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Melinda Martinez/The Town Talk "Alexandria Afire!" opened with a ball on the grounds of Kent Plantation House Friday. -05/11/07
Melinda Martinez/mmartinez@thetowntalk.com



Tia Owens-Powers / tpowers@thetowntalk.com Daniel Cockrell a guide at Arkansas Old State House Museum in Little Rock represents an 1830-40's father of the bride as Kent House Tour Guide Emily Rose walks down the front steps of the house in an 1840's style wedding dress during a reenactment of "Weddings in Time" at Kent House on Saturday, April 28, 2007.


Tia Owens-Powers/ The Town Talk Daniel Cockrell a guide at Arkansas Old State House Museum in Little Rock represents an 1830-40's father of the bride as Kent House Tour Guide Emily Rose (left) and Developmental Director Elizabeth Smith represent brides from the 1840's and 30's respectively walk down the front steps of the house in a reenactment called "Weddings in Time" at Kent House on Saturday, April 28, 2007.

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Kent Plantation House, Alexandria, Louisiana

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Tia Owens-Powers/ The Town Talk A crowd of visitors stands to welcome the brides during a reenactment of an 1830 and 1840 style wedding called "Weddings in Time" at Kent House on Saturday, April 28, 2007


Tia Owens-Powers / The Town Talk Father Chad Partain stands in front of the two couples representing fashions from the 1830's (left) and 1840's (right) during the "Weddings in Time" reenactment at Kent House on Saturday, April 28, 2007.



Father Chad Partain uses his stole to bless the intertwined hands of the couple in the marriage fashion of the 1830's as "Bride" Elizabeth Smith and "Groom" Jason Leatherman wear period clothing during "Weddings in Time" a reenactment at Kent House on Saturday, April 28, 2007.



Tia Owens-Powers / The Town Talk Lauren Hill (right) and William Watson (second from right) stand as witnesses in 1830 style dress during the "Weddings in Time" reenactment at Kent House on Saturday, April 28, 2007.


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Welcome to The Town Talk Alexandria-Pineville, Louisiana

http://thetowntalk.com/apps/pbcs.dll/frontpage

1800s weddings
Kent House celebrates Victorian-era ceremonies
By Bill Sumrall
bsumrall@thetowntalk.com
(318) 487-6417

Kent Plantation House employees and volunteers decked out in 1830s and 1840s period clothing recreated a Victorian era wedding Saturday.

Except for the 17 or so audience members dressed in 21st century clothing, some snapping photographs with digital cameras, the scene might have come straight out of a 19th century Dickens novel.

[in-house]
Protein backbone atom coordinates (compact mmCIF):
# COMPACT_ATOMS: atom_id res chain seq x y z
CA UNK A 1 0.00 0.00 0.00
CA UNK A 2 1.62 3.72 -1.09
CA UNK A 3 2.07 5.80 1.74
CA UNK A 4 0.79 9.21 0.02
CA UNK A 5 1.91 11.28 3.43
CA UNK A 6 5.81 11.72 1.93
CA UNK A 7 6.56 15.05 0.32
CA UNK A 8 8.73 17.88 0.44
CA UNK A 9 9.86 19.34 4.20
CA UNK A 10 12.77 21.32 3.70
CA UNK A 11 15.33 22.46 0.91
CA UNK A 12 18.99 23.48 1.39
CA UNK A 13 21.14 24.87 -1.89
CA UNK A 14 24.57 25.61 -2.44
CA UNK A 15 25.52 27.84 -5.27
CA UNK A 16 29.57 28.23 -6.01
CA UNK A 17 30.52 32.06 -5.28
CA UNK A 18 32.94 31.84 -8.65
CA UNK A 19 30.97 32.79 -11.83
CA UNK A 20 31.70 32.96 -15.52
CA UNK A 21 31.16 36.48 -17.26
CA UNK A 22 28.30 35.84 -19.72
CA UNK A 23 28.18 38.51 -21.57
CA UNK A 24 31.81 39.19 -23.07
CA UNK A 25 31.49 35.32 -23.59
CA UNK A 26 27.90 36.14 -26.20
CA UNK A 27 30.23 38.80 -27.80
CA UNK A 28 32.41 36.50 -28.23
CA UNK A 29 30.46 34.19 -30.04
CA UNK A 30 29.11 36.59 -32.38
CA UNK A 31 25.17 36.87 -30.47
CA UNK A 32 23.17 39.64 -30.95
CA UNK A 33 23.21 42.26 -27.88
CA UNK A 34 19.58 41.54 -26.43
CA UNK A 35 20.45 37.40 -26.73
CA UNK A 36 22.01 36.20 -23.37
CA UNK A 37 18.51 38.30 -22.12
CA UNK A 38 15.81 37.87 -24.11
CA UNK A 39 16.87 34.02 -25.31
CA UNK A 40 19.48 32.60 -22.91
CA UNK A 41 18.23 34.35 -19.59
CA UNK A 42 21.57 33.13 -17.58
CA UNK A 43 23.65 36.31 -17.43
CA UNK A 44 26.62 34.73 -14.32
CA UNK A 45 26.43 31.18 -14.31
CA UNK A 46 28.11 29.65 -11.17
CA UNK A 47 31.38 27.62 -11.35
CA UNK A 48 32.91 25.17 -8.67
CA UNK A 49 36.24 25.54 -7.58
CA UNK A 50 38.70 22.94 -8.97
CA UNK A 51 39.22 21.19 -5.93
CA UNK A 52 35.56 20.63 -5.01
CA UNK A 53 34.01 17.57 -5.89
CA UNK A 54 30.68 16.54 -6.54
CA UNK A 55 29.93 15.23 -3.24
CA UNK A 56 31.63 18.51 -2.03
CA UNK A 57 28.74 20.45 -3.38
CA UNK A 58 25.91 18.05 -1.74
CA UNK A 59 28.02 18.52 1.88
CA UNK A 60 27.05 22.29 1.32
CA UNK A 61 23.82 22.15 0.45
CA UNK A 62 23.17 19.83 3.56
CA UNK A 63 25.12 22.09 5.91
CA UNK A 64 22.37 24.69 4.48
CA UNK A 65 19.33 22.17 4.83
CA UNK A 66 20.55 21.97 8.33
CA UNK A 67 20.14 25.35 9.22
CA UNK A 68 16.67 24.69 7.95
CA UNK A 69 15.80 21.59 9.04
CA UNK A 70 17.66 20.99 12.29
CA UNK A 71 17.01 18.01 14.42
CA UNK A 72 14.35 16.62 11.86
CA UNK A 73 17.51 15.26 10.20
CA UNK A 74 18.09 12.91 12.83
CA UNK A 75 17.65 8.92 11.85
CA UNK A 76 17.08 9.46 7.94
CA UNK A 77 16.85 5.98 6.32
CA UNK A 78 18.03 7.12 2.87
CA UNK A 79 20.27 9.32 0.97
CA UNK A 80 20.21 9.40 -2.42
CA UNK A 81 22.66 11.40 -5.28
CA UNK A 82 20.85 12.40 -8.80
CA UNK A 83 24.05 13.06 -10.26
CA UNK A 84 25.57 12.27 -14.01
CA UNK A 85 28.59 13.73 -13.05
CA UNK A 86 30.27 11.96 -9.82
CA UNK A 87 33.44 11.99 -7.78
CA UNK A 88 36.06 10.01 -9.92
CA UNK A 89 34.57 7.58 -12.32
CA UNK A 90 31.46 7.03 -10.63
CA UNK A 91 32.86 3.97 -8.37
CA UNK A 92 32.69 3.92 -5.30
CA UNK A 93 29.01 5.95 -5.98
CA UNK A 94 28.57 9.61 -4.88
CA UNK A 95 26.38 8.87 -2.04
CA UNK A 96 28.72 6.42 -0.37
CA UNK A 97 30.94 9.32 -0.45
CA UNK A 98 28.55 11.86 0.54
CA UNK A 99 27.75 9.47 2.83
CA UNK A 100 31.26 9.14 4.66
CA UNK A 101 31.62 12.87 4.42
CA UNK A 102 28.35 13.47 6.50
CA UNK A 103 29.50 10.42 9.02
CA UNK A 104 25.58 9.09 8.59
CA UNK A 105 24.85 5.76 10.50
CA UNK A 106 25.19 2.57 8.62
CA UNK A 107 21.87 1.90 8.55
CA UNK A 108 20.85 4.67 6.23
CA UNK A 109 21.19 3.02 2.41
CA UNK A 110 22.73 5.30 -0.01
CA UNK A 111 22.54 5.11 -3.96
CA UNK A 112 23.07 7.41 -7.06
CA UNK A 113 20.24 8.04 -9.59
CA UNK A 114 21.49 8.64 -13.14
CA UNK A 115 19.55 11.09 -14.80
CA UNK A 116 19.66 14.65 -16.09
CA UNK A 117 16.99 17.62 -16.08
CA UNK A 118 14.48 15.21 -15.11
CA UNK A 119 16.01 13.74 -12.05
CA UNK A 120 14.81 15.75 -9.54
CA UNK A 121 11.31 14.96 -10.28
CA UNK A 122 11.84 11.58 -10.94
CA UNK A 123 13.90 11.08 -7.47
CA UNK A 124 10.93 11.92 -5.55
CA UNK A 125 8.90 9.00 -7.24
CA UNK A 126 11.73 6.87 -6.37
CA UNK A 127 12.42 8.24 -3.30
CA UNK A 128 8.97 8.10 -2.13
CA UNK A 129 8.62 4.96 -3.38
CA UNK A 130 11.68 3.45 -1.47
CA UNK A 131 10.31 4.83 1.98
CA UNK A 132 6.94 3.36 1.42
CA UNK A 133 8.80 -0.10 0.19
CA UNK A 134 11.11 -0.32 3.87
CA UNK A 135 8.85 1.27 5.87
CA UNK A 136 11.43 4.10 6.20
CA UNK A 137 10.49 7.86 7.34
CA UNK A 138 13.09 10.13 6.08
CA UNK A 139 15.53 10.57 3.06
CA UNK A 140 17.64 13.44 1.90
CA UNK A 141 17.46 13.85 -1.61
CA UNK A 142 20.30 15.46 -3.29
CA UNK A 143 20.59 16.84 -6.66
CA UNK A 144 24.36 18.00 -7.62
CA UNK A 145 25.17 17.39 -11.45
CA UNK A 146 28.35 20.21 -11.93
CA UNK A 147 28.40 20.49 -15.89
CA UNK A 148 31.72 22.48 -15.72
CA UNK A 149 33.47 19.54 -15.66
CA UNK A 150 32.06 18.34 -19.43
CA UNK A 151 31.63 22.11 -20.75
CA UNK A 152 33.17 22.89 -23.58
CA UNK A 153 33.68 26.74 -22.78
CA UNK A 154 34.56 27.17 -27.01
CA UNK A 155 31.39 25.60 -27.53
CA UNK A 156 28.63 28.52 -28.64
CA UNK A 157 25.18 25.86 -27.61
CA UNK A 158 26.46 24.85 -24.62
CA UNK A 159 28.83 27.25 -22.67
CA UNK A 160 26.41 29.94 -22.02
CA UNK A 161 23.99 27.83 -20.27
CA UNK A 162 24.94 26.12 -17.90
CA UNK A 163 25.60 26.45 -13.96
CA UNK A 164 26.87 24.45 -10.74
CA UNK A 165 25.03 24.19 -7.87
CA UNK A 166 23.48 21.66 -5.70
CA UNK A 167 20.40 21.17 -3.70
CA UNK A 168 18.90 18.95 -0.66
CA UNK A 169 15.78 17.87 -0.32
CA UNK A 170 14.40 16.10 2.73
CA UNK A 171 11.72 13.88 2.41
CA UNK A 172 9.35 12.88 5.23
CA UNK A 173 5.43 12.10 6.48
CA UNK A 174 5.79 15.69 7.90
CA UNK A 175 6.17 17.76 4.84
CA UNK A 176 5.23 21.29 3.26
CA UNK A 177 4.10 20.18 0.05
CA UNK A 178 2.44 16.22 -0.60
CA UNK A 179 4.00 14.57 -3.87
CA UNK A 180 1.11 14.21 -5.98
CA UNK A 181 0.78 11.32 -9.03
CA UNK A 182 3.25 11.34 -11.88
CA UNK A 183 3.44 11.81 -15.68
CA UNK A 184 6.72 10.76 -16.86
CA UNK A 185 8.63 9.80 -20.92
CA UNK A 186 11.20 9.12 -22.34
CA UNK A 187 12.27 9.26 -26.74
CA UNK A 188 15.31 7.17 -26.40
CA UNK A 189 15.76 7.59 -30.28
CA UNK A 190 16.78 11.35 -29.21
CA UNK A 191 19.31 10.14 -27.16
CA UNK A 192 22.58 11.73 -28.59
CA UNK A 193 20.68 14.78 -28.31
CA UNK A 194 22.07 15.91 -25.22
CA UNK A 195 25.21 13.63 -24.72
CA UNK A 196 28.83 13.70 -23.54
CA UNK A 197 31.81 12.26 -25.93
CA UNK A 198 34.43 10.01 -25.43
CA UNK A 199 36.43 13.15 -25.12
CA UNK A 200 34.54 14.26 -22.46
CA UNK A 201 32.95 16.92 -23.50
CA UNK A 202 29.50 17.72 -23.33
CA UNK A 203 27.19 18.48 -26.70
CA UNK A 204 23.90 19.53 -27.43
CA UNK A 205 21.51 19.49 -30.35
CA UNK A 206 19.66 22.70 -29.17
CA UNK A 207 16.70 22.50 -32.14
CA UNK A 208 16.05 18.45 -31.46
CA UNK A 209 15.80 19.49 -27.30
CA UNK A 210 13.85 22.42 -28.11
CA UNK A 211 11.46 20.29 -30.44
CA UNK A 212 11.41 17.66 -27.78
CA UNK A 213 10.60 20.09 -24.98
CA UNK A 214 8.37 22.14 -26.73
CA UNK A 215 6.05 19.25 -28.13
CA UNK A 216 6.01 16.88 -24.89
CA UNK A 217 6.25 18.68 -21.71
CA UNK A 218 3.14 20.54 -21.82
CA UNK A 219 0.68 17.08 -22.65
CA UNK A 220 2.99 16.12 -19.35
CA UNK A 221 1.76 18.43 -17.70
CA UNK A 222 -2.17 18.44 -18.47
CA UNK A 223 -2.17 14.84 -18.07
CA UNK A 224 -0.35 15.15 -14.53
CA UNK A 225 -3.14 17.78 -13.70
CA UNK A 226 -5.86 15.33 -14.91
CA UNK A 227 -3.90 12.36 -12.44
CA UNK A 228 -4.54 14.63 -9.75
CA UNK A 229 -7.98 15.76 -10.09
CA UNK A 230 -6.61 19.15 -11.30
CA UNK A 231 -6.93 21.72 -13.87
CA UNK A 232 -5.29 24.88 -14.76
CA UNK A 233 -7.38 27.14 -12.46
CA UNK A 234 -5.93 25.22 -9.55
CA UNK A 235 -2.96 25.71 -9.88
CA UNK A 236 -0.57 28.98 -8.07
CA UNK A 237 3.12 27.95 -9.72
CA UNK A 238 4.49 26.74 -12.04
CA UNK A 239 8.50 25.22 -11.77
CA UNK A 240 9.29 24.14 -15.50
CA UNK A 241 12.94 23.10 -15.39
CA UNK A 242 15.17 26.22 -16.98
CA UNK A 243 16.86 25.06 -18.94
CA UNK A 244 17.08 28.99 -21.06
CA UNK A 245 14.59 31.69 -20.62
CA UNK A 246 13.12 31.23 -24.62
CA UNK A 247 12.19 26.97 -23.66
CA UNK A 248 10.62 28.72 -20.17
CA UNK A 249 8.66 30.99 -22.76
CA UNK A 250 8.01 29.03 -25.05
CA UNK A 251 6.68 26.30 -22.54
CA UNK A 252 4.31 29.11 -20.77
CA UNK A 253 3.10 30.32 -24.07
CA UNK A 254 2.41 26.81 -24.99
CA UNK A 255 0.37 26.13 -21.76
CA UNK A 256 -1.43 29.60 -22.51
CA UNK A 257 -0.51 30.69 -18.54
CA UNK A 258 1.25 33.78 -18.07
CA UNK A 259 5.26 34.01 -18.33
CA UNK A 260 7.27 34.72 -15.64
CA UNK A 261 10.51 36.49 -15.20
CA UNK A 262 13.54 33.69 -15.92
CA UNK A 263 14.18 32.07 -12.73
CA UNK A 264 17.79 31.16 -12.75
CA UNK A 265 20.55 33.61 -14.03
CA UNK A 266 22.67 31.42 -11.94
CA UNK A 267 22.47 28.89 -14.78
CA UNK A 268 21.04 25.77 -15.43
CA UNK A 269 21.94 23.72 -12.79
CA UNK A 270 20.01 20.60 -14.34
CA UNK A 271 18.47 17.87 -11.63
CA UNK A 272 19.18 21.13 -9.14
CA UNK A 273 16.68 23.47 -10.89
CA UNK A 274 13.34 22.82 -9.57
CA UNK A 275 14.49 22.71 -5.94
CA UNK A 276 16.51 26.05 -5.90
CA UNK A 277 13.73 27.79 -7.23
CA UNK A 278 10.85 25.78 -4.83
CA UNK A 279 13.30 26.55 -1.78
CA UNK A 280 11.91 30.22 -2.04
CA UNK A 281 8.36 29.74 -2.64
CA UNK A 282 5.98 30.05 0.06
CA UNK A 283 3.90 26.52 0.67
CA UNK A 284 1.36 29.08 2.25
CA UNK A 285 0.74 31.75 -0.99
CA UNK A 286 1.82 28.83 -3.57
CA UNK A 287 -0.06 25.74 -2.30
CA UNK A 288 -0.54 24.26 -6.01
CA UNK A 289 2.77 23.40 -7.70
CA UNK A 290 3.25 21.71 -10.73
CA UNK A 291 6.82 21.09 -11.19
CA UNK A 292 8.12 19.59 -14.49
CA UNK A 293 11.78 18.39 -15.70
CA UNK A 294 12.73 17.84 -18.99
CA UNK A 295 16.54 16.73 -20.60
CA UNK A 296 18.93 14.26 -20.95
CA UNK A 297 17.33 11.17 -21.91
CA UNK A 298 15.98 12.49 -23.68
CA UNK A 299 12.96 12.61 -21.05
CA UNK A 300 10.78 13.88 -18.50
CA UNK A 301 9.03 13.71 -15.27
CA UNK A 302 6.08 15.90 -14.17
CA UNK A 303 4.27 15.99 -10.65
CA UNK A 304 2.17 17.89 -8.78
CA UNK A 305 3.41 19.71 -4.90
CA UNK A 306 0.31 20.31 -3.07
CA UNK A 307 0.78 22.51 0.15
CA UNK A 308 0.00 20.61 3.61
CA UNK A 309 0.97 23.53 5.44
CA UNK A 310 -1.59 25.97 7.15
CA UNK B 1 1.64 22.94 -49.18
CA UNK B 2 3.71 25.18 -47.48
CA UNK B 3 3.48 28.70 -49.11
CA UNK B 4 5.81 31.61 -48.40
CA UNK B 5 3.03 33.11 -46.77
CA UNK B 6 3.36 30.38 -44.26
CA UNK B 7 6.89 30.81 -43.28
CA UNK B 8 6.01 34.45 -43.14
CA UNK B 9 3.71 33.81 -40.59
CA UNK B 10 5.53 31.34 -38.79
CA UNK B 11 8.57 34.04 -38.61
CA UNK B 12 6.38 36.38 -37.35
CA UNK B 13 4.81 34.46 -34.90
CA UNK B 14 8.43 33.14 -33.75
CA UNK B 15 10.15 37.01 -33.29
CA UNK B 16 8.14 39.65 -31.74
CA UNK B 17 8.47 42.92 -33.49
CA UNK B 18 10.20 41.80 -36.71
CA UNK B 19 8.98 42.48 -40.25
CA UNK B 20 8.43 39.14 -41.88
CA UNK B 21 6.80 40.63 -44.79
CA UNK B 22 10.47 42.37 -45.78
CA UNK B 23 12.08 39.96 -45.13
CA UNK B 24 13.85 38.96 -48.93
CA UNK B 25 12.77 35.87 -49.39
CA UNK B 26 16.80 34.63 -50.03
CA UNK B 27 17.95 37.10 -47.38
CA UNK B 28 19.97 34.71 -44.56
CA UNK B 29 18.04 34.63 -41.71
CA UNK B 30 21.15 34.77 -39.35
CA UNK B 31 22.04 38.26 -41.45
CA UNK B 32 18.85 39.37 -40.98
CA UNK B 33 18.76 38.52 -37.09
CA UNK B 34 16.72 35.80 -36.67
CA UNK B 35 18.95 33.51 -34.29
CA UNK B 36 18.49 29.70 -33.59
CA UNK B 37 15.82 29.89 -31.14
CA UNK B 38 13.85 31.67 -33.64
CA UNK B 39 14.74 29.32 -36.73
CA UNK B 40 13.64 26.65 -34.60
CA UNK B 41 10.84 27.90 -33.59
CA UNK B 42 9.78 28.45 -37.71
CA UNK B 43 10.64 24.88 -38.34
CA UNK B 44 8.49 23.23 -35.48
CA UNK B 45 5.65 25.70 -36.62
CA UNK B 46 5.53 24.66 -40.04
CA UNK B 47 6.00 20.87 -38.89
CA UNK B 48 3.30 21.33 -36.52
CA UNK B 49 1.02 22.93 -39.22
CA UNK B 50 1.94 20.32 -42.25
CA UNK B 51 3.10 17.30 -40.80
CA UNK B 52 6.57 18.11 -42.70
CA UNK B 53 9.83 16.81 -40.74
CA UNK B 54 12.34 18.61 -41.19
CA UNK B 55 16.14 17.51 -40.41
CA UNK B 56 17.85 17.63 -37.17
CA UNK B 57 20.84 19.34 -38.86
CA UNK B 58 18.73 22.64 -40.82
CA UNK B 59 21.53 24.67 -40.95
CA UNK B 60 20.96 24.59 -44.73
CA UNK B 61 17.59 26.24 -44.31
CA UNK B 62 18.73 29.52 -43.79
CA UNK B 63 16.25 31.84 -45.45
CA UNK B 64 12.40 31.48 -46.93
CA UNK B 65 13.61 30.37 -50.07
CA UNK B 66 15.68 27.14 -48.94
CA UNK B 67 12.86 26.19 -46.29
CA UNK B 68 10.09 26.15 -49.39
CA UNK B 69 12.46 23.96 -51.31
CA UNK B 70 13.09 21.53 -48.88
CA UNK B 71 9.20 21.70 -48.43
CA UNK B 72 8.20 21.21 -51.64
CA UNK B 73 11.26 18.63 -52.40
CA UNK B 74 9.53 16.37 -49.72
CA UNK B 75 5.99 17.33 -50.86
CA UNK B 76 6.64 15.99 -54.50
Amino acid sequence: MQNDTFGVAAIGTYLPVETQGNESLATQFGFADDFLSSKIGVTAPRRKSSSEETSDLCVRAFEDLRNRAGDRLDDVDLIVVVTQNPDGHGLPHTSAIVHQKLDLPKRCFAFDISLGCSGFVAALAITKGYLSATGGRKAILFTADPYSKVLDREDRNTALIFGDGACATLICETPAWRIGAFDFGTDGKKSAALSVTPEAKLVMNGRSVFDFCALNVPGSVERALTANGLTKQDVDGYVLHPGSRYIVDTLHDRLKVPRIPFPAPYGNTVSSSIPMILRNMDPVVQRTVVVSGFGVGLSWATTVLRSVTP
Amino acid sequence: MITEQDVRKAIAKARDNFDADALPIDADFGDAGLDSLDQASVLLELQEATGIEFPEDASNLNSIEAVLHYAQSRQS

"We just like to show off the different costumes" and the different look in wedding dresses only 10 years apart in time, said Elizabeth Smith, a Kent House employee who portrayed "Mme. Louisiane Geautee," one of the two brides. Smith wore a light green dress in the 1830s style plus a woman's hat appropriate to the time period.

The other bride, "Mme. Ecrevisse de Beignet," wore an 1840s white dress, Smith said, noting that the color white for weddings grew in popularity after Queen Victoria wore white to her wedding. Prior to that, Smith said the only requirement was that the wedding dress be the bride's "best dress," which women of the 1800s continued to wear as a functional piece of their wardrobe after the wedding.

Among the re-enactors were Ian Beard, 27, and Daniel Cockrell, 33, who said they work for the Old Statehouse Museum in Little Rock, Ark. Both wore straw top hats along with period men's clothing to portray 19th century witnesses to the wedding. Cockrell said they both make an effort to "get it right" as far as their period attire.

Smith said this year marked her third 19th century wedding to "Sir Reginald J. Jolly-Grub, Esquire." Smith recalled that for a previous wedding presentation, she wore an 1850s period skirt.

The Rev. Chad Partain of St. Paul's Catholic Church in Mansura performed the mock double wedding ceremony, which took about 15 minutes, wearing period-appropriate vestments, including an authentic 1860s surplice and 1870s stole. He also spoke in both Latin and English for the service as appropriate to the time period.

Partain said there was no chapel in the Alexandria area until 1817 so a wedding outside at the plantation house was a likely event of the era.

The Kent House, a plantation house whose construction was completed in 1800, is one of the oldest standing structures in the state of Louisiana, according to its history. Partain said the wedding ceremony during the 1800s was "very similar to what we have." The Catholic service is shorter minus Mass, but he noted that there's "a beautiful solemnity to it." One difference is that the advice to the bride and groom given by the priest has been omitted since the Vatican Council, he said.

Alice Scarborough, director of Kent House, said the site of Saturday's "wedding in time" ceremony in the "parterre" garden facing the front of the house is also the site where real modern-day weddings take place on the property.

After the ceremony, Nippy Blair of Alexandria, one of the modern-day observers at Saturday's event, said, "I thought it was delightful, the wedding was wonderful. It was picturesque with the roses in the background. I think the priest did an excellent job."

Another modern-day visitor, Sarah McWilliams, 26, of Leesville, said she also thought the wedding was wonderful. Traci Watson, 24, also of Leesville, described the event as "definitely a unique experience."

"It was a wonderful experience," agreed Andrea Alford, 25, of Leesville, adding it was great to "get a bit of culture."

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